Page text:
People here frequently pay a cent a second to talk on a cellphone,
so I figure paying 5 cents to change mapping when mobile (after
moving 1000km or so, and so using another TTR in the new area) will
Mapping changes for TE would be well worth 5 cents to many busy
network operators, since they give ~5 second latency control over
whether a micronet is mapped to one ETR or another. So there is an
unknown demand there, which would depend very much on the price,
which is also unknown.
For a million dollars a day I reckon you could run most of a
fast-push system, whether it was doing 1000 changes a second at one
cent each, or 200 a second at 5 cents.
If there was demand for 100,000 changes a second, at a cent each, I
am sure there would be a way of doing it ($3.65 billion a year) -
but rates such as this are going to be difficult or impossible for
full database ITRs and query servers to process with foreseeable CPU
and RAM technologies.
By the time it happens - say 2020 - I could imagine 1000 updates a
second, on average, being a feasible. However, I don't think we
will need this rate. Maybe a hundred a second or so will be fine,
depending on the demand for TE changes. The fast hybrid push-pull
system is is a streamlined system designed for this purpose, not the
inefficient BGP approach of a bunch of routers chattering to each
other with the information flowing across the network like rumours
through a crowd.
The key point is that the physical and commercial structure of this
fast hybrid push-pull system is ideally suited to charging for each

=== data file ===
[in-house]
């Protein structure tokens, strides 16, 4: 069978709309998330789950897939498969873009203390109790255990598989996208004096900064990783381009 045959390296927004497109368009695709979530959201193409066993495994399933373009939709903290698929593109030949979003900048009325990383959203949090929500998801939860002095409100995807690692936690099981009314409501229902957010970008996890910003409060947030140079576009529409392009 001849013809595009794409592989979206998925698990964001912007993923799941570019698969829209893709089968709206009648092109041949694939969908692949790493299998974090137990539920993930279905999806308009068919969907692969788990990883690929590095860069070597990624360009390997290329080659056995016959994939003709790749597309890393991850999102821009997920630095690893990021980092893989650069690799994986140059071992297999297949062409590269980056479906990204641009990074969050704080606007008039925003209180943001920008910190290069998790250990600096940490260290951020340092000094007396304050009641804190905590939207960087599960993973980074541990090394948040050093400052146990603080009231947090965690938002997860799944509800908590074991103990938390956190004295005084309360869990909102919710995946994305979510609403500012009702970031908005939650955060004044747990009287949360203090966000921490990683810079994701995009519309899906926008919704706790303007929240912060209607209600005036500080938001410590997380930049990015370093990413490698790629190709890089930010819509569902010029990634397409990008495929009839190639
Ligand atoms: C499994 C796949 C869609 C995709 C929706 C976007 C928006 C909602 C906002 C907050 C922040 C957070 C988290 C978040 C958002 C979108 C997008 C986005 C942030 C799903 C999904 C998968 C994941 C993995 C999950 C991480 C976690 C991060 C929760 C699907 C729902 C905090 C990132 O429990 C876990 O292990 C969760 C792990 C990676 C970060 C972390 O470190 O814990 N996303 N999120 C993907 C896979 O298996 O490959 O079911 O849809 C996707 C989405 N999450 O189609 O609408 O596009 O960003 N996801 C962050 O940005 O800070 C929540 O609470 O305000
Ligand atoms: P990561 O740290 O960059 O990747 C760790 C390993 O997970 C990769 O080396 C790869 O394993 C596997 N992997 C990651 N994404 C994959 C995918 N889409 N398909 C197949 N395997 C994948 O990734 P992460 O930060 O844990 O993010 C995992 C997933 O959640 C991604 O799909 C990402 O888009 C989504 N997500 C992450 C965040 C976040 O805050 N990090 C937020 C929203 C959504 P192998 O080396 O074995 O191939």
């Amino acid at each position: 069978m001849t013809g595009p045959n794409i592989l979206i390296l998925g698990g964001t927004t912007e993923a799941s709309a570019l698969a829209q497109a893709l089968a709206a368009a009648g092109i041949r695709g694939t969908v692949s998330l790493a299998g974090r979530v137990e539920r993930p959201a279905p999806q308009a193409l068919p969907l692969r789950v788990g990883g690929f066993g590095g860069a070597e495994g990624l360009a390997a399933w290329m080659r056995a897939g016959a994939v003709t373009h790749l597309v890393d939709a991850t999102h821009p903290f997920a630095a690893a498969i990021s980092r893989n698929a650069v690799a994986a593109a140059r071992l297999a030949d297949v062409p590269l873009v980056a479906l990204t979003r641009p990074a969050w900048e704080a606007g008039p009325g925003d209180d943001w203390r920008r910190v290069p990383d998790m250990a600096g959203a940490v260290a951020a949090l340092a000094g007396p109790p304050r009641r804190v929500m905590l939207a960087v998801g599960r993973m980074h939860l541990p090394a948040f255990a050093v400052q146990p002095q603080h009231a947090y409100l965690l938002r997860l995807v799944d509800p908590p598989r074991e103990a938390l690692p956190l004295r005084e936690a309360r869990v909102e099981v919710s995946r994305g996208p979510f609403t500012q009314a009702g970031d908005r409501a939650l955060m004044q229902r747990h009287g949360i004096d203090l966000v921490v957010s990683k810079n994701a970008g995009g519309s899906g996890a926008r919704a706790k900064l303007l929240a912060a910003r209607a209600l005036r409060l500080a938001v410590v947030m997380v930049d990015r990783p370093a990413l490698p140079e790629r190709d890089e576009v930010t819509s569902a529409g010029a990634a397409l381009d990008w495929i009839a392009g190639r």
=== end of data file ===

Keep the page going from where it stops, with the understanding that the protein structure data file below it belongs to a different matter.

update, and so raising the revenue to run the system and to set
pricing so the actual update rate does not exceed the technical
capabilities of the system.
This means we don't have to worry so much about absolute update
rates, since we are not trying to prevent a meltdown similar to the
problem with DFZ routes and updates in BGP today. The meltdown is
caused by more and more people adding routes, which cost a lot for
everyone who runs a DFZ router - but without any payment from the
people who advertise the routes:
It would be a mistake to build a push or hybrid push-pull system
with free updates, or to assume that this is how any practical
system would in fact work.
With pull, you could have a reasonably centralised source of
mapping, not unlike the RUAS idea of Ivip. Then you could have a
small number of query servers, and each ITR could verify the
signature of the mapping replies it gets - since the ITRs could
feasibly authenticate the signatures of the small number of RUASes.
That would greatly simplify the problem of authenticating the map
change commands, because the small number of RUASes would be the
gateway to a billion or more end-users. (ITRs can't be expected to
authenticate billions of different signatures.)
This "centralised pull" system would also be amenable to charging
for updates, and or for charging in part of the basis of the number
of requests for each mapping.
There is less need - perhaps no need - to charge for updates in a